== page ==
According to the Pew Research Centre, while more Americans now identify themselves more as Democrats than Republicans (36-27 per cent), an equally significant number (37 per cent) classify themselves as independents, though here, too, the Democrats have an edge, with 15 per cent saying they “lean towards the Democrats” and only 10 per cent say this about the Republicans, with another 12 per cent saying they lean in neither direction.

Note also that in 2004, these partisan figures were equal, and until that year there was a tie between those identifying themselves directly with the two parties.

Thus, while Democrats would seem to have a clear advantage in this election, independent voters nevertheless hold the key to the White House.

This leads to the second key factor in this election — the highly unpopular Bush leadership.

With his approval ratings around 30 per cent – the lowest ever recorded for a U.S. president – McCain is having to both distance himself from his party’s own incumbent to win over independents and non-Obama Democrats (by keeping any joint appearances with Bush off of his campaign schedule, for example), even as he seeks to ensure that all of Bush’s steadfast supporters mark their ballots for him on November 4.

Perplexing question

Yet this reality raises a perplexing question for the Obama campaign. Given Bush’s unpopularity – reflecting, among other factors, even before the Wall Street crash, rising unemployment and stagnant or falling wages, illusive progress in Iraq and Afghanistan, the massive rise in energy costs (even if this cannot be blamed entirely on Bush), a growing sense of US isolation in the world, and more general fatigue with Republican leadership in general after eight years, notwithstanding the Democrats’ success in capturing first the lower and then the upper house of Congress in the last two elections – it is striking just how narrow Obama’s lead is.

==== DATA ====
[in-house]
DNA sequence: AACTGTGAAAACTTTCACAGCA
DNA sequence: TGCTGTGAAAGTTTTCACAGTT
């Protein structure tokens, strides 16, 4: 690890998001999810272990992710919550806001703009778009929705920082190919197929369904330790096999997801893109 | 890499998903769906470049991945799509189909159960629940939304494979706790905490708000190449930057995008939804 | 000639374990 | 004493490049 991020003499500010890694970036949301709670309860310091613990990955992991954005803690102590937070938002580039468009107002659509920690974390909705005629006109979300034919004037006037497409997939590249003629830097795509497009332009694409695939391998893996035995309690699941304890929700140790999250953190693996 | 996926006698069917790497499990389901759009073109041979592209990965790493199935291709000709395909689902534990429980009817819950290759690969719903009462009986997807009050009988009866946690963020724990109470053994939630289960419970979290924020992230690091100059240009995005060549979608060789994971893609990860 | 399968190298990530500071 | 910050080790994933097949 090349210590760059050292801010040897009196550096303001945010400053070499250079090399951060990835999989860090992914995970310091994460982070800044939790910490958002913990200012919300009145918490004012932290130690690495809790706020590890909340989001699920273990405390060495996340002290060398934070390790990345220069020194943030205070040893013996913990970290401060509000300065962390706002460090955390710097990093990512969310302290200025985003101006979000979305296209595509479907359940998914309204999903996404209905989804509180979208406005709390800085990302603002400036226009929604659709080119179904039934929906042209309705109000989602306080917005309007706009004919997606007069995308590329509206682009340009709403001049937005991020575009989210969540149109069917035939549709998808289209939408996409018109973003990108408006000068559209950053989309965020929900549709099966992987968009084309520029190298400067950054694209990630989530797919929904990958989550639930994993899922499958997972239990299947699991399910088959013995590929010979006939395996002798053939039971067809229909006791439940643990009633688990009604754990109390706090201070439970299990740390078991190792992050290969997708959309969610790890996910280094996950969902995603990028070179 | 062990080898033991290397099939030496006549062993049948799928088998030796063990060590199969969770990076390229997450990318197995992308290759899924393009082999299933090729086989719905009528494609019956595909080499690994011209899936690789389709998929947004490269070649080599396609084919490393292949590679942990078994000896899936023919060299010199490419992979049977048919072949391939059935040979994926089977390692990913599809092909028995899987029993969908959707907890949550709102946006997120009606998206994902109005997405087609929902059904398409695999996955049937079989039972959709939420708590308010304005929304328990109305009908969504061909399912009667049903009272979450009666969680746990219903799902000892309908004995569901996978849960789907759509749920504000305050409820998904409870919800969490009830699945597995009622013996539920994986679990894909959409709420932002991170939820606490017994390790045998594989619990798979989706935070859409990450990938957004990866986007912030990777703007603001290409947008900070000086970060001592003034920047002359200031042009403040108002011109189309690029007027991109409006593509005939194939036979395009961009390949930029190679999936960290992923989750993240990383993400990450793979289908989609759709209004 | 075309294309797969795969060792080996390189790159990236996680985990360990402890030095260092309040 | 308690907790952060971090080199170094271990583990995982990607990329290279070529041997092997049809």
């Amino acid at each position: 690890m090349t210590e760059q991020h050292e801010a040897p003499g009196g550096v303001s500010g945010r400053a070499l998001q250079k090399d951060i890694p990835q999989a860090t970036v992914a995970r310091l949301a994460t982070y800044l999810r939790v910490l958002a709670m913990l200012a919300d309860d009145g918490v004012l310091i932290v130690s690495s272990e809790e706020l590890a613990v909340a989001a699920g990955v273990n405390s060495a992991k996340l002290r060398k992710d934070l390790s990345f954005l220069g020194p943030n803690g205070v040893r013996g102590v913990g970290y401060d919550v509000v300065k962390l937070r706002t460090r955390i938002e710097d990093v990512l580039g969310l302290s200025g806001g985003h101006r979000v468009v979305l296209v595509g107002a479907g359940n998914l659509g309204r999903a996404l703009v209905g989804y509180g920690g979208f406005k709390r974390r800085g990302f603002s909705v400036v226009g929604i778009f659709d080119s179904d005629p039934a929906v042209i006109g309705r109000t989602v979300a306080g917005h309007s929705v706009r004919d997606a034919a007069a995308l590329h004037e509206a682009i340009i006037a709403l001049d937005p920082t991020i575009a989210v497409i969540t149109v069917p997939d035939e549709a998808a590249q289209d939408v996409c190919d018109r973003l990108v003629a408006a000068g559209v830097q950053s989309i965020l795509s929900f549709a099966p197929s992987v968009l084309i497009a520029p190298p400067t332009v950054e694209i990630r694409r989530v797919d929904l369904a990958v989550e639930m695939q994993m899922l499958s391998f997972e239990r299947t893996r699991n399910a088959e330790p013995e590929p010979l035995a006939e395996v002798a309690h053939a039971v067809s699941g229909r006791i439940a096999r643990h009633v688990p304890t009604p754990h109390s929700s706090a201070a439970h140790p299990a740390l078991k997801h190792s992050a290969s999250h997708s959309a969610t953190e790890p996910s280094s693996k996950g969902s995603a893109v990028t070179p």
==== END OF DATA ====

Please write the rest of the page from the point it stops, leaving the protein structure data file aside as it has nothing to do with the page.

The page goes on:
This suggests not only how many potential voters find it difficult to entrust the country’s well-being with such a newcomer in public life, but that even his poll ratings may be shakier than they appear.

Thus, even with just three weeks and just one final debate between the two contenders remaining, the outcome is still far from certain.

A more precise appraisal of this situation may be discerned by looking at the most recent polling results in a clutch of key states.

Together, these 10 states represent 117 electoral votes, just over 40 per cent of those needed to win (270).

As the McCain campaign team has already pulled out of Michigan, where Obama has a 7 per cent lead, it may be assumed they have effectively written off Minnesota, Iowa and New Mexico as well, where the latter’s leads are even larger.

Most significantly, the fact that in defeating John Kerry four years ago, Bush won six of these states – Colorado, Florida, Iowa, Nevada, New Mexico and Ohio — and with Kerry ending up with just 252 electoral votes – suggests just how good Obama’s chances are, at least as of now.

Indeed, figures provided by Real Clear Politics indicate that if the current poll numbers hold, Obama should romp home with some 364 electoral votes.

But as already suggested, Obama’s current standing in the polls may be a bit misleading.

It is suggested that up to 3 per cent of his ratings could be false — an expression of support to the pollsters by those who want to look liberal while being interviewed, even when done so anonymously over the telephone, but who at the moment of voting will find themselves unable to elect a non-white.

In addition, such expressed voting intentions may capture antipathy to the status quo as represented by Bush and, by extension, McCain simply because he represents the same political party.

But again, at the moment of truth, many of these people will simply not be willing to entrust the country’s national security to such a novice, especially in terms of his minimal national security credentials.